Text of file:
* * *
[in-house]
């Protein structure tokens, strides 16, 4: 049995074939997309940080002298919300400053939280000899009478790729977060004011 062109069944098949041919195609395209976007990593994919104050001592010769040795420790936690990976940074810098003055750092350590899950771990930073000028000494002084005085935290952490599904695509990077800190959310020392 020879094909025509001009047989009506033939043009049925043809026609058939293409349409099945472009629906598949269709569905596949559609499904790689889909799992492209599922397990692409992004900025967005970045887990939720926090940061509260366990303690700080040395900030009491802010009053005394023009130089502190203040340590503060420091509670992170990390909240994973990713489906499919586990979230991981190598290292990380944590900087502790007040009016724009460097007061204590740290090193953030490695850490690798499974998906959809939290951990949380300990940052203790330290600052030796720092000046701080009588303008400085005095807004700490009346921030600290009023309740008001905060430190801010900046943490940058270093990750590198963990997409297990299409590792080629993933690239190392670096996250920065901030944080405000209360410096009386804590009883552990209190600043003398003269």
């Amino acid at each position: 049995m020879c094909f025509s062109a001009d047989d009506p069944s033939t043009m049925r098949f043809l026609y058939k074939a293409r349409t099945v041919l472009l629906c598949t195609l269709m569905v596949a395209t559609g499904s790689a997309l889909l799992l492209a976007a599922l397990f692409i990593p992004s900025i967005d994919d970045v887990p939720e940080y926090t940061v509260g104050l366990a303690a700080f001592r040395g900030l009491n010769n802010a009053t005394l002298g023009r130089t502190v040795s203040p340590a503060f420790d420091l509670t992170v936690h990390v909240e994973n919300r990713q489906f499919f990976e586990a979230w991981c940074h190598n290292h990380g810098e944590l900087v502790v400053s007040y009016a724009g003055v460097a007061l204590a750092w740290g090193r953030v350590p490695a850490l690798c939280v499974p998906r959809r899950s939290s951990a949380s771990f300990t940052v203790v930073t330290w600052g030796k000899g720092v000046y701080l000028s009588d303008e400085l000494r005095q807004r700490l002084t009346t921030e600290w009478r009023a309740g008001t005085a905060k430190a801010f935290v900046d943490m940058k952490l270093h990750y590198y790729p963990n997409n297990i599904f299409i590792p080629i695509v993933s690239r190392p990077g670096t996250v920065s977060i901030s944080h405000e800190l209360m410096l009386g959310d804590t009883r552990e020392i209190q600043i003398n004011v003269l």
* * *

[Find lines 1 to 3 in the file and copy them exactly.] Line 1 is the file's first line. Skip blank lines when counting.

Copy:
[in-house]
């Protein structure tokens, strides 16, 4: 049995074939997309940080002298919300400053939280000899009478790729977060004011 062109069944098949041919195609395209976007990593994919104050001592010769040795420790936690990976940074810098003055750092350590899950771990930073000028000494002084005085935290952490599904695509990077800190959310020392 020879094909025509001009047989009506033939043009049925043809026609058939293409349409099945472009629906598949269709569905596949559609499904790689889909799992492209599922397990692409992004900025967005970045887990939720926090940061509260366990303690700080040395900030009491802010009053005394023009130089502190203040340590503060420091509670992170990390909240994973990713489906499919586990979230991981190598290292990380944590900087502790007040009016724009460097007061204590740290090193953030490695850490690798499974998906959809939290951990949380300990940052203790330290600052030796720092000046701080009588303008400085005095807004700490009346921030600290009023309740008001905060430190801010900046943490940058270093990750590198963990997409297990299409590792080629993933690239190392670096996250920065901030944080405000209360410096009386804590009883552990209190600043003398003269």
């Amino acid at each position: 049995m020879c094909f025509s062109a001009d047989d009506p069944s033939t043009m049925r098949f043809l026609y058939k074939a293409r349409t099945v041919l472009l629906c598949t195609l269709m569905v596949a395209t559609g499904s790689a997309l889909l799992l492209a976007a599922l397990f692409i990593p992004s900025i967005d994919d970045v887990p939720e940080y926090t940061v509260g104050l366990a303690a700080f001592r040395g900030l009491n010769n802010a009053t005394l002298g023009r130089t502190v040795s203040p340590a503060f420790d420091l509670t992170v936690h990390v909240e994973n919300r990713q489906f499919f990976e586990a979230w991981c940074h190598n290292h990380g810098e944590l900087v502790v400053s007040y009016a724009g003055v460097a007061l204590a750092w740290g090193r953030v350590p490695a850490l690798c939280v499974p998906r959809r899950s939290s951990a949380s771990f300990t940052v203790v930073t330290w600052g030796k000899g720092v000046y701080l000028s009588d303008e400085l000494r005095q807004r700490l002084t009346t921030e600290w009478r009023a309740g008001t005085a905060k430190a801010f935290v900046d943490m940058k952490l270093h990750y590198y790729p963990n997409n297990i599904f299409i590792p080629i695509v993933s690239r190392p990077g670096t996250v920065s977060i901030s944080h405000e800190l209360m410096l009386g959310d804590t009883r552990e020392i209190q600043i003398n004011v003269l």